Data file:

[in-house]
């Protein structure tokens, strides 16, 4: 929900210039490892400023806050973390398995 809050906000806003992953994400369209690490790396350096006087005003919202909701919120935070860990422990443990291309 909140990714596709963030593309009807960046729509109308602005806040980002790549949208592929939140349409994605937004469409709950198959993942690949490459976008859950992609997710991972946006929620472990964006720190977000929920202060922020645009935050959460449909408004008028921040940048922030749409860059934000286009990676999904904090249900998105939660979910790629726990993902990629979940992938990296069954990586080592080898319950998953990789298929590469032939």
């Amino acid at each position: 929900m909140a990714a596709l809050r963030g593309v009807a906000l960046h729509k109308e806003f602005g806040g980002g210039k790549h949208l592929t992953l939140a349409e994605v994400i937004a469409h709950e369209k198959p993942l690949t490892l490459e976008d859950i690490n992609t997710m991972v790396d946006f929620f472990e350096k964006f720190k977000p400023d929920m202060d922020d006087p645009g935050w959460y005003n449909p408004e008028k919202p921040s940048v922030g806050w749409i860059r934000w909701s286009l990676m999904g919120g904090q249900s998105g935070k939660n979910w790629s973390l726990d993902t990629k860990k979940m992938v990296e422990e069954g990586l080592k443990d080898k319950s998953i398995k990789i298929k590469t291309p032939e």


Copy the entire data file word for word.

[in-house]
């Protein structure tokens, strides 16, 4: 929900210039490892400023806050973390398995 809050906000806003992953994400369209690490790396350096006087005003919202909701919120935070860990422990443990291309 909140990714596709963030593309009807960046729509109308602005806040980002790549949208592929939140349409994605937004469409709950198959993942690949490459976008859950992609997710991972946006929620472990964006720190977000929920202060922020645009935050959460449909408004008028921040940048922030749409860059934000286009990676999904904090249900998105939660979910790629726990993902990629979940992938990296069954990586080592080898319950998953990789298929590469032939």
């Amino acid at each position: 929900m909140a990714a596709l809050r963030g593309v009807a906000l960046h729509k109308e806003f602005g806040g980002g210039k790549h949208l592929t992953l939140a349409e994605v994400i937004a469409h709950e369209k198959p993942l690949t490892l490459e976008d859950i690490n992609t997710m991972v790396d946006f929620f472990e350096k964006f720190k977000p400023d929920m202060d922020d006087p645009g935050w959460y005003n449909p408004e008028k919202p921040s940048v922030g806050w749409i860059r934000w909701s286009l990676m999904g919120g904090q249900s998105g935070k939660n979910w790629s973390l726990d993902t990629k860990k979940m992938v990296e422990e069954g990586l080592k443990d080898k319950s998953i398995k990789i298929k590469t291309p032939e």